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resqman

Do Patrol Boxes Work?

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http://www.troop679.org/patrol_box_plans.html

 

The above is one plan that I've found although I have not really studied it nor can I recommend it. I am not sold on the idea of chuck boxes as a useful item for Patrol camping. I think a large plastic tote is a good way to organize and store camping and cooking equipment. In use a chuck box to be useful needs to be designed with a lot of care so as to be stable. Cubbies need to be designed around specific items so that evey thing has a place without wasted space. My biggest two issues with chuck boxes is the weight and portability and that they are really only useful IMHO for car camping.

 

All that said I have a camp kitchen box that I use with my personal wall tent. It measures about 24" x 24" x 8". It features a detachable lower shelf, splayed legs, and ajustable table surface. Loaded with cookwear it weighs about 25 lbs.

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Yes, big and heavy. However, a part of the tradition of scouting. They emphasize the patrol working together. The boys have to work together to set it up. Plastic totes break. A good patrol box is stable, wind-resistant, fairly water proof and animal-proof when closed up.

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Eagletrek writes:

 

"Well Kudu once again you miss the point. I never said that scouts shouldn't do lite-weight treking. That said, I think that scouts should also be allowed to "plop" camp when they desire."

 

The "point" is that light-weight camping equipment can be used for BOTH treking AND "plop" camping.

 

Why buy TWO sets of equipment?

 

Eagletrek writes:

 

"From your posts, it appears that one cannot properly execute the Patrol Method and to some degree the program if they don't go lite-weight."

 

By Baden-Powell's standards, the Patrol System requires at least 300 feet between Patrols so that Scouting is an adventure. Before light-weight equipment was invented, Scouts used "trek carts" to transport the heavy stuff into the backwoods.

 

Eagletrek writes:

 

"I'll never limit the spectrum of camping for my scouts."

 

The correlation of heavy equipment with NEVER camping 300 feet apart (or even 30 feet) is probably 100%. Forcing teenagers to camp in the corners of a small camping plot is to reduce them to Wolf Cub camping. There is nothing wrong with Webelos III for a change of pace like a Camporee or a "lock in", but to impose heavy equipment on Scouts is to keep them barefoot and tied to your apron strings.

 

Eagletrek writes:

 

"I'd love it if every camping trip we ventured out on took us to those majestic places potrayed in the Scout Handbook but being from Central Texas that isn't always possible."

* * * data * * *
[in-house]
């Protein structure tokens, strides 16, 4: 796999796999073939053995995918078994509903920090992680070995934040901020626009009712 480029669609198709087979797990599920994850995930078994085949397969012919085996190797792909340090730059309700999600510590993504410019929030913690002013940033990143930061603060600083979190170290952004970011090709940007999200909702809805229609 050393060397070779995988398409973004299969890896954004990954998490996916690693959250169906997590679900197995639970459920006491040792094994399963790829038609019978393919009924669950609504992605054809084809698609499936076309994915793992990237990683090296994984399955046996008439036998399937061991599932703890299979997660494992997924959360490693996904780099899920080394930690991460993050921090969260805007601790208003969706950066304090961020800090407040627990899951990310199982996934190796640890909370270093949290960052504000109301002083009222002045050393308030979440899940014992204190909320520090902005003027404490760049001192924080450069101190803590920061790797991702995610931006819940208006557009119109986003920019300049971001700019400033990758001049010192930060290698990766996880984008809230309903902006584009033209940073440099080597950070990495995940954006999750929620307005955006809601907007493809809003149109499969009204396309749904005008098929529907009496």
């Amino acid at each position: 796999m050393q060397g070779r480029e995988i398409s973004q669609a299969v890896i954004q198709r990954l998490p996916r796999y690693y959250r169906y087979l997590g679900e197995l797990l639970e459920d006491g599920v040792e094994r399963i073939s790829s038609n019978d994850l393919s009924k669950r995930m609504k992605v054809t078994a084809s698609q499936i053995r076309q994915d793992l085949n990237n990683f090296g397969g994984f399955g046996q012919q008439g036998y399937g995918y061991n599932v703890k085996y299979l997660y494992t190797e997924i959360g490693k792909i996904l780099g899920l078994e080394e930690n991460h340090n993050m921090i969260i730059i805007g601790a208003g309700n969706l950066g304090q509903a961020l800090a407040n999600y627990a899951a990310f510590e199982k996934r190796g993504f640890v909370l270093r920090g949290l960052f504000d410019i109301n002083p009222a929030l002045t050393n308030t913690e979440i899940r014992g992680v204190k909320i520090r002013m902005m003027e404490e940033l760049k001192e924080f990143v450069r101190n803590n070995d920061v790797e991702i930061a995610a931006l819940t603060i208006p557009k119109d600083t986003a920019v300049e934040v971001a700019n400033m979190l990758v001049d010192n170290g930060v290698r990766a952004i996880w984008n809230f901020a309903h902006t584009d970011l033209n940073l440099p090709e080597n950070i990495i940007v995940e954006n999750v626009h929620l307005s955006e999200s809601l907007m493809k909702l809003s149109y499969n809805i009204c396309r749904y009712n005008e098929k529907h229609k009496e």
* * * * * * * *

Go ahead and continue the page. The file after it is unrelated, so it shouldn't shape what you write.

Baden-Powell's point is that is when you separate the Patrols, camping requires REAL responsibility and even the most mundane locations are full of adventure, especially after dark.

 

Scouter760 writes:

 

"Yes, big and heavy. However, a part of the tradition of scouting. They emphasize the patrol working together. The boys have to work together to set it up."

 

Most Scouts would rather "work together" in a Wide Game with the time they save by camping light :)

 

See:

 

http://inquiry.net/outdoor/equipment/lightweight_camping.htm

 

and:

 

http://inquiry.net/outdoor/games/wide/index.htm

 

Scouter760 writes:

 

"Plastic totes break."

 

A $7 Rubbermaid tote will last more than seven years with typical Patrol use.

 

Plastic totes are good for Troops that do not want to lock themselves into the significant weight of wooden boxes, but can not picture using lightweight equipment on monthly campouts.

 

"A good patrol box is stable, wind-resistant, fairly water proof and animal-proof when closed up."

 

Just put something heavy like a Dutch oven or water jug on the top of the totes, or use straps.

 

In bear territory food should be kept in a bear-barrel. If you store food in Patrol boxes, expect a long night of crashing pots and pans as the bears roll the boxes until they break :)

 

Kudu

 

 

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I built the patrol box using the plans from several posts up (troop 679).

 

It is huge and heavy. The plans call for 3/4 plywood for all four sides. I changed the two flop down sides to 1/2 inch to cut the overall weight. You better have a trailer if you plan on building more than one. They take up most of a minivan. The legs becoming carrying handles is a great idea but even so it is a massive box that is exceeding heavy empty.

 

I put laminate on the fold down sides and the top. This way food can be easily passed from side to side over the top and cleanup is easier.

 

I made the box for my sister and her Girl Scouts about 5 years ago. Now her youngest son is a Bear scout. My sister reports that no matter where she goes, that people come from far and near to marvel at the patrol box. The nice part of both sides folding down is one side can be prep and the other cook.

 

Instead of the propane tree in the plans, she stores a piece of metal electrical condut with an eyebolt on one end. There are a couple of pipe clamps on the end of the patrol box. She can slide the pole into the pipe clamps and hang a lantern from the pole. It raises the lantern above eye level and illuminates both sides of the box instead of blinding people if it were simply set on top of the box.

 

Measure your stove BEFORE you assemble the interior. My sisters stove is a hair smaller than the intended slot. 1/4 inch would have made a big difference.

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Scouter760 writes:

 

"Nothing wrong with light weight equipment, but if you're talking about having dutch ovens and bear barrels, you are not doing light weight camping either."

 

The basic idea behind buying light-weight equipment for regular "plop" camping is that (for instance) Patrols use MSR WhisperLite stoves (as detailed on pages 226-265 of the Boy Scout Handbook) for regular monthly campouts, rather than Coleman two-burner stoves with typical propane trees and bright glaring lanterns.

 

Investment in light-weight equipment does not rule out ad hoc variations such as lugging along Dutch ovens if the Patrol wants to.

 

However, I would agree that light-weight alternatives do work very well. At my last Okpik winter backpacking trip, I was surprised at how well back-packing ovens work for baking even in very low temperatures.